Senator seeks to suspend ethanol requirements in major disaster areas

Source: Amanda Peterka, E&E reporter • Posted: Friday, December 21, 2012

A presidential declaration of a major disaster area would trigger a suspension of the nation’s ethanol requirements under a proposal by a Utah senator that could be voted on this week.

Sen. Mike Lee (R) filed the proposal as an amendment to the Superstorm Sandy disaster assistance bill currently on the Senate floor.

Under the amendment, the U.S. EPA administrator would be required to waive the requirements of the renewable fuel standard in any area declared a major disaster. The suspension would last for the full 90-day period of the disaster declaration.

The amendment Lee filed Tuesday also would temporarily suspend any other fuel or fuel additive requirements regulated by EPA in areas declared a major disaster.

According to the Federal Emergency Management Agency, last year there were 99 major disaster declarations in the country. There have been 47 this year, mostly for storms and flooding.

It’s not clear yet whether the amendment will receive a vote this week. Senate Majority Leader Harry Reid (D-Nev.) has indicated he is working on an agreement on amendments to the bill, a $60.4 billion measure that would help states affected by Superstorm Sandy. The filing deadline for amendments is this afternoon.

The 2007 renewable fuel standard sets yearly requirements for traditional corn-based ethanol and advanced biofuel. In 2012, it required that refiners blend 13.2 billion gallons of traditional ethanol into the nation’s fuel supply.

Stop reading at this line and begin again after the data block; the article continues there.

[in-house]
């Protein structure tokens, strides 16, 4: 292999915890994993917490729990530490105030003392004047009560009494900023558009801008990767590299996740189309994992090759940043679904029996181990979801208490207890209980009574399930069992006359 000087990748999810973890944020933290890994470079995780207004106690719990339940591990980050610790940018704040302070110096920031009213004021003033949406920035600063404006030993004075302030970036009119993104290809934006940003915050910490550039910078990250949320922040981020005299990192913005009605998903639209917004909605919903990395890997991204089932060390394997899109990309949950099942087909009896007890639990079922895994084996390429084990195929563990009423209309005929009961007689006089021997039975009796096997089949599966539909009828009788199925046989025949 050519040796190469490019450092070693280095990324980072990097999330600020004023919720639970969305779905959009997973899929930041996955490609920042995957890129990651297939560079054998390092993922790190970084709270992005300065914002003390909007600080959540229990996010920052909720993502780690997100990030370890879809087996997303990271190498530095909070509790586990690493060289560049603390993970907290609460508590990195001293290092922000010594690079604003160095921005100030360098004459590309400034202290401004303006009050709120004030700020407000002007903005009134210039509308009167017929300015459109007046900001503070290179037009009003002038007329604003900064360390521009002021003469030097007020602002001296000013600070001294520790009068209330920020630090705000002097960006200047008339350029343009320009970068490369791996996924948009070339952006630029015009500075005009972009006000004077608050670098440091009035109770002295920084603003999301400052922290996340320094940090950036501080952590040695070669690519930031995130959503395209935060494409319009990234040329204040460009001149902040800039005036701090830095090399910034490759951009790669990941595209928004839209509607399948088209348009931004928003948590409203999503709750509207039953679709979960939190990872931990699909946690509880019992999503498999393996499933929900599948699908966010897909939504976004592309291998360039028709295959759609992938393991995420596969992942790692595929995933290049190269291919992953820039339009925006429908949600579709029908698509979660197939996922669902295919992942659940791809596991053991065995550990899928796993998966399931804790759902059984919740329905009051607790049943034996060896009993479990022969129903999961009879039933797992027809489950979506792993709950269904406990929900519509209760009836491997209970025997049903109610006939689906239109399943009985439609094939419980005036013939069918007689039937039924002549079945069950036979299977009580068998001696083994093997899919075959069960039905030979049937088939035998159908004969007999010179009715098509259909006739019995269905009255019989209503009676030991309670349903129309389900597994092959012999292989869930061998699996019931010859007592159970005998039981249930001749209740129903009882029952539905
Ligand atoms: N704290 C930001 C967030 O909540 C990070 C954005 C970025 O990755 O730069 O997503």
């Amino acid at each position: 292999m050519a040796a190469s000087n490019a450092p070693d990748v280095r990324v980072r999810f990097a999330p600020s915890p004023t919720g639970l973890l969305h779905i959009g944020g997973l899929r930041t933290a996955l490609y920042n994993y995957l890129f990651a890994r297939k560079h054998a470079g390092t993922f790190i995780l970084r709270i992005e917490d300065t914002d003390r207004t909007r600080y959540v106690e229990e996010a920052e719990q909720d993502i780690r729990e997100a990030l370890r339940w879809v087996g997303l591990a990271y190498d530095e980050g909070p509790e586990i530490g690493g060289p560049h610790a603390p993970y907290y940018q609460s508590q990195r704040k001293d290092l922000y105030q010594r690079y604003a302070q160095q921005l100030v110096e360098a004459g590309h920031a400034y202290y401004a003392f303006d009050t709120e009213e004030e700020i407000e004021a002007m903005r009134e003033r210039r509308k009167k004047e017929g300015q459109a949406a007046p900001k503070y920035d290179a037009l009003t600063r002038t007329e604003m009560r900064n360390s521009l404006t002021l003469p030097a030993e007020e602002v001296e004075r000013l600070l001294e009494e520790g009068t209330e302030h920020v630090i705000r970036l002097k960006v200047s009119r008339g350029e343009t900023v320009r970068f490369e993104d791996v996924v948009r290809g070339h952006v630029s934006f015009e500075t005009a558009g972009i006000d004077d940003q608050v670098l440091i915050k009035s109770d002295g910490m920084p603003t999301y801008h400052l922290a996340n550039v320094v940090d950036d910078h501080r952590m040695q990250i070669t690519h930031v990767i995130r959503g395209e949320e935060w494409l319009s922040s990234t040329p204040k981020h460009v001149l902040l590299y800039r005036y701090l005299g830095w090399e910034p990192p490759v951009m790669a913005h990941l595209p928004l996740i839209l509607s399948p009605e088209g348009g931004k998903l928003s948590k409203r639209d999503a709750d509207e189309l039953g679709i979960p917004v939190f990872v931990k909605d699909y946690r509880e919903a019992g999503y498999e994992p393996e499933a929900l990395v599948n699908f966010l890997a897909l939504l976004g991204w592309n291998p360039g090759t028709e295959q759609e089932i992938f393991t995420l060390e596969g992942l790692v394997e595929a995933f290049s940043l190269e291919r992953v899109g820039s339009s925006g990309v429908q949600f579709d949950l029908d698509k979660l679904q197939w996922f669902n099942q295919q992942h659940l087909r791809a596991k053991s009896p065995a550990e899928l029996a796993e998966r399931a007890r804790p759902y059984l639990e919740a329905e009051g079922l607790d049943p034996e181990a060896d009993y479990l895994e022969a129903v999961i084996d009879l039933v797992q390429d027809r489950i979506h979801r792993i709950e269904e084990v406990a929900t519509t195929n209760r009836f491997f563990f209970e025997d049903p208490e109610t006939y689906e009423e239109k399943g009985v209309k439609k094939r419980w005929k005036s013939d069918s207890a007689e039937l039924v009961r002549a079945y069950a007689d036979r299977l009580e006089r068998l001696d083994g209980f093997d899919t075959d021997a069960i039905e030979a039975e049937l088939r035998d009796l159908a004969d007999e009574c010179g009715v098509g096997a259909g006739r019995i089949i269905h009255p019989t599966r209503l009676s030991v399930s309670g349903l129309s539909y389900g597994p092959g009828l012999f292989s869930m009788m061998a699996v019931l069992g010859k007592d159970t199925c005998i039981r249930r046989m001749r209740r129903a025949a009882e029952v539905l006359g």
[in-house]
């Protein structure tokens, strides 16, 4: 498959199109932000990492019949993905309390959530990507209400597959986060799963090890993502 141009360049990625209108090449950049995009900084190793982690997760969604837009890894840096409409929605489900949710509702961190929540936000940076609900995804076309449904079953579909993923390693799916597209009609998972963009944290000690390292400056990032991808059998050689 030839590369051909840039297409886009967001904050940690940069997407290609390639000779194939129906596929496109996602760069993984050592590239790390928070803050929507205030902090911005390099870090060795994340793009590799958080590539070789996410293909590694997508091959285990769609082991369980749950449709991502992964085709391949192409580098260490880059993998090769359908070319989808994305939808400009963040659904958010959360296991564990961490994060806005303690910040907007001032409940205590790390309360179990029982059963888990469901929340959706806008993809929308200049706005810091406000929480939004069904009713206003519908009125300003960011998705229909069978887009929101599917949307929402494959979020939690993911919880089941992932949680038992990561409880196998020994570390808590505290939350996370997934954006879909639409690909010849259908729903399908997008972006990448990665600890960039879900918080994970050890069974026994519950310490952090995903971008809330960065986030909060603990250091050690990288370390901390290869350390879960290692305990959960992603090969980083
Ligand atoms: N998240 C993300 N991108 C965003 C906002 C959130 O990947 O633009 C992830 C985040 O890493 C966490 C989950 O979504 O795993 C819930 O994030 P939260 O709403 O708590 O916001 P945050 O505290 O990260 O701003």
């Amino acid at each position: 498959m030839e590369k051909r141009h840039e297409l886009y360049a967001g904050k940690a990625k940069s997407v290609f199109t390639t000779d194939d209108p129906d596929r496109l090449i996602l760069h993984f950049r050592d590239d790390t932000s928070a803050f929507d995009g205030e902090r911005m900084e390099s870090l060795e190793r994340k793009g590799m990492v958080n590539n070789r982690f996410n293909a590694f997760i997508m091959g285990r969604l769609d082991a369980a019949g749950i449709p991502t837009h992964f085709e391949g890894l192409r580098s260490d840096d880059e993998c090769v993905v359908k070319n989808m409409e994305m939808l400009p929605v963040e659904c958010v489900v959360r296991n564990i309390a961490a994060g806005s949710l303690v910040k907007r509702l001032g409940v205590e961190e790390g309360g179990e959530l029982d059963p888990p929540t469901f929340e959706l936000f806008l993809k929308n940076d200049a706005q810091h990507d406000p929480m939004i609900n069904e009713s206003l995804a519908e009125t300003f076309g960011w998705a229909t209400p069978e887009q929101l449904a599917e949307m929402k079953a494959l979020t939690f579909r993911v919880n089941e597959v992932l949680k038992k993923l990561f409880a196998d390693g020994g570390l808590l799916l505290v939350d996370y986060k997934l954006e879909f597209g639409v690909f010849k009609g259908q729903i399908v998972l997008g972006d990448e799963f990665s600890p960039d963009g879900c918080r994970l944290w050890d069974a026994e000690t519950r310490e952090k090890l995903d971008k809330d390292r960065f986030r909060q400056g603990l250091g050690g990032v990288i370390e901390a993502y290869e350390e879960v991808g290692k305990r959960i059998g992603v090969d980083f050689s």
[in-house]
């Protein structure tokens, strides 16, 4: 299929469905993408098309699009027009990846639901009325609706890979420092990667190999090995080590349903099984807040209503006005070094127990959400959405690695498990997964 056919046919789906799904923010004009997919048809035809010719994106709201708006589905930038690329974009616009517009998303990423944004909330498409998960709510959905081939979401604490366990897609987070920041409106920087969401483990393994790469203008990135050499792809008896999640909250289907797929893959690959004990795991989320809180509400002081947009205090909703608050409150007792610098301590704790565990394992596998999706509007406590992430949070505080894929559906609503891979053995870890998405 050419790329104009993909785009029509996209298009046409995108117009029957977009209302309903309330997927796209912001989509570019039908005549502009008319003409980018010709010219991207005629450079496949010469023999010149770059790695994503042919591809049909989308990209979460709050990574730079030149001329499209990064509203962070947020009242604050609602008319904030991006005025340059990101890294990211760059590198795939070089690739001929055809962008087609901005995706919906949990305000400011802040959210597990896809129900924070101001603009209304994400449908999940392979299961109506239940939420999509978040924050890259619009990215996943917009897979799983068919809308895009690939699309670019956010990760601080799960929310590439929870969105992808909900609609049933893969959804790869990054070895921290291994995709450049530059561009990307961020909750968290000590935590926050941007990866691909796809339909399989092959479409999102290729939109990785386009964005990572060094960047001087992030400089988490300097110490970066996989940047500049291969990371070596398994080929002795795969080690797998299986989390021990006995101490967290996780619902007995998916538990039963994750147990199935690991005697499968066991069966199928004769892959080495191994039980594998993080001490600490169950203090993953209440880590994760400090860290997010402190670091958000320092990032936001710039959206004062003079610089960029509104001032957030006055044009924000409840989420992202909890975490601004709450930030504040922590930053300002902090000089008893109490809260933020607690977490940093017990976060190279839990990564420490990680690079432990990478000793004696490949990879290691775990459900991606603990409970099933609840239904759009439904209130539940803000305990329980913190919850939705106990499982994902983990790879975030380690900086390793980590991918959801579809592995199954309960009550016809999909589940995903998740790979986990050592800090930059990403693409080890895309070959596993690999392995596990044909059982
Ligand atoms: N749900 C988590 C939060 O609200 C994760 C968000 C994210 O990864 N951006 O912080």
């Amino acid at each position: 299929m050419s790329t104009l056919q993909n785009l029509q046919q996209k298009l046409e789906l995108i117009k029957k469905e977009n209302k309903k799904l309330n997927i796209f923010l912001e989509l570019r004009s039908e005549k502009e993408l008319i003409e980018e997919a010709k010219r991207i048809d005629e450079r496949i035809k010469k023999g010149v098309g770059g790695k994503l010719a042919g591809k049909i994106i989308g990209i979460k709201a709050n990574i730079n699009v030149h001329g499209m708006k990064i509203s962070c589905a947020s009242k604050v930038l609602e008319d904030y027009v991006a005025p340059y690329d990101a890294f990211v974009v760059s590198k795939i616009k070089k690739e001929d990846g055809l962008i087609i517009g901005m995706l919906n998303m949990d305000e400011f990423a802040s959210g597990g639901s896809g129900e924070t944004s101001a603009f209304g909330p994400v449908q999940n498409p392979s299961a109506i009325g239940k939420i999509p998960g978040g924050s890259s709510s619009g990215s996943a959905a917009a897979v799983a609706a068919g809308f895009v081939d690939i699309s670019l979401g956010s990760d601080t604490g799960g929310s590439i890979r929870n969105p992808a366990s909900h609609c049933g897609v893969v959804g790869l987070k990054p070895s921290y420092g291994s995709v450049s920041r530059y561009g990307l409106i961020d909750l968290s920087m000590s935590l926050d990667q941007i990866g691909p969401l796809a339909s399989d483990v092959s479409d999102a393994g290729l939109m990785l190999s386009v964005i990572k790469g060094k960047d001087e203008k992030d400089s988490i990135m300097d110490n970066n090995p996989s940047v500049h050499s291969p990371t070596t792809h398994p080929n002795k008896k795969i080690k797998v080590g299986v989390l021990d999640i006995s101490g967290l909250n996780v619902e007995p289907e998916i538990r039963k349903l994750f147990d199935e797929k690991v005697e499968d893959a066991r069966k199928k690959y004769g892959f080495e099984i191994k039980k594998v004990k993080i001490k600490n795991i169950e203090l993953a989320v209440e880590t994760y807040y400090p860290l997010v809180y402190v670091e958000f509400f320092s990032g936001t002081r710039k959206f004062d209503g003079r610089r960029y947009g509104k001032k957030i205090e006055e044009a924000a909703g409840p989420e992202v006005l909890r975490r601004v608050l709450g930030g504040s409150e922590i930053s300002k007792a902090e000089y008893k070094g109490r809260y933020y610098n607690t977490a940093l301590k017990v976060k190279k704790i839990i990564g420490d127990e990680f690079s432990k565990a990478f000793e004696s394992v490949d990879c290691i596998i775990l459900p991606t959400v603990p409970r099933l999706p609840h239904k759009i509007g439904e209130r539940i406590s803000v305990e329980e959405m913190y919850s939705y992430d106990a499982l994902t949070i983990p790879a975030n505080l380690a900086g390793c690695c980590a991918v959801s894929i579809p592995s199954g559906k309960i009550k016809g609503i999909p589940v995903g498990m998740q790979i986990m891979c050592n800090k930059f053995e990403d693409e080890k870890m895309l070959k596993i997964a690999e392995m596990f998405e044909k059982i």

Lee’s office did not respond to a request for comment or details on the amendment. But in an earlier letter to EPA Administrator Lisa Jackson, the Utah senator requested that the renewable fuel standard be waived for up to a year to provide relief to livestock producers suffering from the drought and high corn prices.

“The Renewable Fuels Standard (RFS) mandate exacerbates this upward pressure on the price of corn by creating artificial demand for corn, and the downstream effects have been devastating to America’s food producers and consumers,” Lee wrote.

The letter was one of many sent by livestock state governors and organizations requesting the waiver. EPA eventually denied the request in a move that was cheered by biofuels and agriculture organizations that dispute the argument that ethanol drives up corn prices and competes with food.

Tom Buis, CEO of ethanol trade group Growth Energy, called the amendment by Lee “completely unnecessary.”

“The facts are simple. The administrator of the EPA already has the authority to temporarily suspend the RFS if necessary in the event of shortages,” he said. “This would only exacerbate fuel shortages in an emergency, further complicating recovery efforts.”